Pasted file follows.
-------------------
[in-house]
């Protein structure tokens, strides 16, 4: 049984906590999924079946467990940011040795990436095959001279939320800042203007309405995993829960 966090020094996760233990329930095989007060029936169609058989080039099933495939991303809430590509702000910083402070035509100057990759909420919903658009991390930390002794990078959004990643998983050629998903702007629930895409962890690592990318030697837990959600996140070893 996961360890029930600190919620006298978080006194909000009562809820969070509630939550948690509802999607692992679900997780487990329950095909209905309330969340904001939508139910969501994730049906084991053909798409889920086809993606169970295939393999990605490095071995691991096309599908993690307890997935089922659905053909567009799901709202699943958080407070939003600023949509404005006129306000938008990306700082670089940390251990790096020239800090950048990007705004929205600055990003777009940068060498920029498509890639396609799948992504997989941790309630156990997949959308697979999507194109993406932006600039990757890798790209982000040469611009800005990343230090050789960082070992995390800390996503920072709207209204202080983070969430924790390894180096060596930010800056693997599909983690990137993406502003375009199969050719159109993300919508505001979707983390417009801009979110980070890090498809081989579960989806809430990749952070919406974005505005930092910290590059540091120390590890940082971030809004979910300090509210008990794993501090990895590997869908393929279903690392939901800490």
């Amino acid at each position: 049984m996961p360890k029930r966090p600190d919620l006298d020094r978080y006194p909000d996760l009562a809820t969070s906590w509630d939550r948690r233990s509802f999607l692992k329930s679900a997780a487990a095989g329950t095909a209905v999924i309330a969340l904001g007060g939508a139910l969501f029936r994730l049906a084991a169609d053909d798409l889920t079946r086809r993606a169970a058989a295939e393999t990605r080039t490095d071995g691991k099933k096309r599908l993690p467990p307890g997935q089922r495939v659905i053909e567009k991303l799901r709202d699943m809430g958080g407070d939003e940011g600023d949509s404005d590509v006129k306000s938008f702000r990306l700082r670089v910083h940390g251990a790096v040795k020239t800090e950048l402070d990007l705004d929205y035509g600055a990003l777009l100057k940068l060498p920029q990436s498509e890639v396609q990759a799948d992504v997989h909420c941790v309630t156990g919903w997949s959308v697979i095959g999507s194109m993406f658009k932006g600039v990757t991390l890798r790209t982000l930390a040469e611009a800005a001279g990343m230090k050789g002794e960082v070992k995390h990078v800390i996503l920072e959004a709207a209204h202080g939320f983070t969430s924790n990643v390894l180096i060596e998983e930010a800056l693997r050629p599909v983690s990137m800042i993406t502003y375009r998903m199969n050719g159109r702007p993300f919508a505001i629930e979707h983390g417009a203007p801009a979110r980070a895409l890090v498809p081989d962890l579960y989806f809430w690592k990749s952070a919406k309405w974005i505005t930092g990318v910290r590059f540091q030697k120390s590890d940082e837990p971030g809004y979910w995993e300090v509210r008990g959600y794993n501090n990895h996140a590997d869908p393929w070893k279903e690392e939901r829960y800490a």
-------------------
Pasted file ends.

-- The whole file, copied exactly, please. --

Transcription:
[in-house]
């Protein structure tokens, strides 16, 4: 049984906590999924079946467990940011040795990436095959001279939320800042203007309405995993829960 966090020094996760233990329930095989007060029936169609058989080039099933495939991303809430590509702000910083402070035509100057990759909420919903658009991390930390002794990078959004990643998983050629998903702007629930895409962890690592990318030697837990959600996140070893 996961360890029930600190919620006298978080006194909000009562809820969070509630939550948690509802999607692992679900997780487990329950095909209905309330969340904001939508139910969501994730049906084991053909798409889920086809993606169970295939393999990605490095071995691991096309599908993690307890997935089922659905053909567009799901709202699943958080407070939003600023949509404005006129306000938008990306700082670089940390251990790096020239800090950048990007705004929205600055990003777009940068060498920029498509890639396609799948992504997989941790309630156990997949959308697979999507194109993406932006600039990757890798790209982000040469611009800005990343230090050789960082070992995390800390996503920072709207209204202080983070969430924790390894180096060596930010800056693997599909983690990137993406502003375009199969050719159109993300919508505001979707983390417009801009979110980070890090498809081989579960989806809430990749952070919406974005505005930092910290590059540091120390590890940082971030809004979910300090509210008990794993501090990895590997869908393929279903690392939901800490």
């Amino acid at each position: 049984m996961p360890k029930r966090p600190d919620l006298d020094r978080y006194p909000d996760l009562a809820t969070s906590w509630d939550r948690r233990s509802f999607l692992k329930s679900a997780a487990a095989g329950t095909a209905v999924i309330a969340l904001g007060g939508a139910l969501f029936r994730l049906a084991a169609d053909d798409l889920t079946r086809r993606a169970a058989a295939e393999t990605r080039t490095d071995g691991k099933k096309r599908l993690p467990p307890g997935q089922r495939v659905i053909e567009k991303l799901r709202d699943m809430g958080g407070d939003e940011g600023d949509s404005d590509v006129k306000s938008f702000r990306l700082r670089v910083h940390g251990a790096v040795k020239t800090e950048l402070d990007l705004d929205y035509g600055a990003l777009l100057k940068l060498p920029q990436s498509e890639v396609q990759a799948d992504v997989h909420c941790v309630t156990g919903w997949s959308v697979i095959g999507s194109m993406f658009k932006g600039v990757t991390l890798r790209t982000l930390a040469e611009a800005a001279g990343m230090k050789g002794e960082v070992k995390h990078v800390i996503l920072e959004a709207a209204h202080g939320f983070t969430s924790n990643v390894l180096i060596e998983e930010a800056l693997r050629p599909v983690s990137m800042i993406t502003y375009r998903m199969n050719g159109r702007p993300f919508a505001i629930e979707h983390g417009a203007p801009a979110r980070a895409l890090v498809p081989d962890l579960y989806f809430w690592k990749s952070a919406k309405w974005i505005t930092g990318v910290r590059f540091q030697k120390s590890d940082e837990p971030g809004y979910w995993e300090v509210r008990g959600y794993n501090n990895h996140a590997d869908p393929w070893k279903e690392e939901r829960y800490a």